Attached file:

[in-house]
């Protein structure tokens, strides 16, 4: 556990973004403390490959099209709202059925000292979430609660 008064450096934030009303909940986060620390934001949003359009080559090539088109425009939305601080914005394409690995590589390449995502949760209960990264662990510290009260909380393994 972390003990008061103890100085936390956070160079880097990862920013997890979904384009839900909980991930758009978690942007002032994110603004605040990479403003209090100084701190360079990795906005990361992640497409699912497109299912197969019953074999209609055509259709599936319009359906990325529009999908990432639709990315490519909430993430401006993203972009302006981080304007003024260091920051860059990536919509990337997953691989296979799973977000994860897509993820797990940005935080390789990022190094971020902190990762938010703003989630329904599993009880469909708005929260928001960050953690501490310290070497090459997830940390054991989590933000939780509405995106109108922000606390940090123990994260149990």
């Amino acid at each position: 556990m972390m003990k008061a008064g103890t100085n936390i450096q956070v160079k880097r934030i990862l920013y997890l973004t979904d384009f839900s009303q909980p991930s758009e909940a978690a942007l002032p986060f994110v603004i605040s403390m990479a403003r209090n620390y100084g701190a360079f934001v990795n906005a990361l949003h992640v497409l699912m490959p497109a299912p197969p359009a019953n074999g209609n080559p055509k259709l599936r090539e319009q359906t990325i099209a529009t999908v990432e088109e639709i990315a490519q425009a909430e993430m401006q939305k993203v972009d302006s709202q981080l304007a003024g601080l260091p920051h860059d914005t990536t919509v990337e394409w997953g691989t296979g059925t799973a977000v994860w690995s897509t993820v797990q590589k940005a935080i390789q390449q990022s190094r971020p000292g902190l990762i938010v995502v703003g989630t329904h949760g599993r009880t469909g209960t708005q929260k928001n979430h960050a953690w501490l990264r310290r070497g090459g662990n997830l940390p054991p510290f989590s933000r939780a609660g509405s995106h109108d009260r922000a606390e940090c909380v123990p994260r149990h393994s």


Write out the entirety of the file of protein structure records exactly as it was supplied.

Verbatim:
[in-house]
């Protein structure tokens, strides 16, 4: 556990973004403390490959099209709202059925000292979430609660 008064450096934030009303909940986060620390934001949003359009080559090539088109425009939305601080914005394409690995590589390449995502949760209960990264662990510290009260909380393994 972390003990008061103890100085936390956070160079880097990862920013997890979904384009839900909980991930758009978690942007002032994110603004605040990479403003209090100084701190360079990795906005990361992640497409699912497109299912197969019953074999209609055509259709599936319009359906990325529009999908990432639709990315490519909430993430401006993203972009302006981080304007003024260091920051860059990536919509990337997953691989296979799973977000994860897509993820797990940005935080390789990022190094971020902190990762938010703003989630329904599993009880469909708005929260928001960050953690501490310290070497090459997830940390054991989590933000939780509405995106109108922000606390940090123990994260149990």
């Amino acid at each position: 556990m972390m003990k008061a008064g103890t100085n936390i450096q956070v160079k880097r934030i990862l920013y997890l973004t979904d384009f839900s009303q909980p991930s758009e909940a978690a942007l002032p986060f994110v603004i605040s403390m990479a403003r209090n620390y100084g701190a360079f934001v990795n906005a990361l949003h992640v497409l699912m490959p497109a299912p197969p359009a019953n074999g209609n080559p055509k259709l599936r090539e319009q359906t990325i099209a529009t999908v990432e088109e639709i990315a490519q425009a909430e993430m401006q939305k993203v972009d302006s709202q981080l304007a003024g601080l260091p920051h860059d914005t990536t919509v990337e394409w997953g691989t296979g059925t799973a977000v994860w690995s897509t993820v797990q590589k940005a935080i390789q390449q990022s190094r971020p000292g902190l990762i938010v995502v703003g989630t329904h949760g599993r009880t469909g209960t708005q929260k928001n979430h960050a953690w501490l990264r310290r070497g090459g662990n997830l940390p054991p510290f989590s933000r939780a609660g509405s995106h109108d009260r922000a606390e940090c909380v123990p994260r149990h393994s």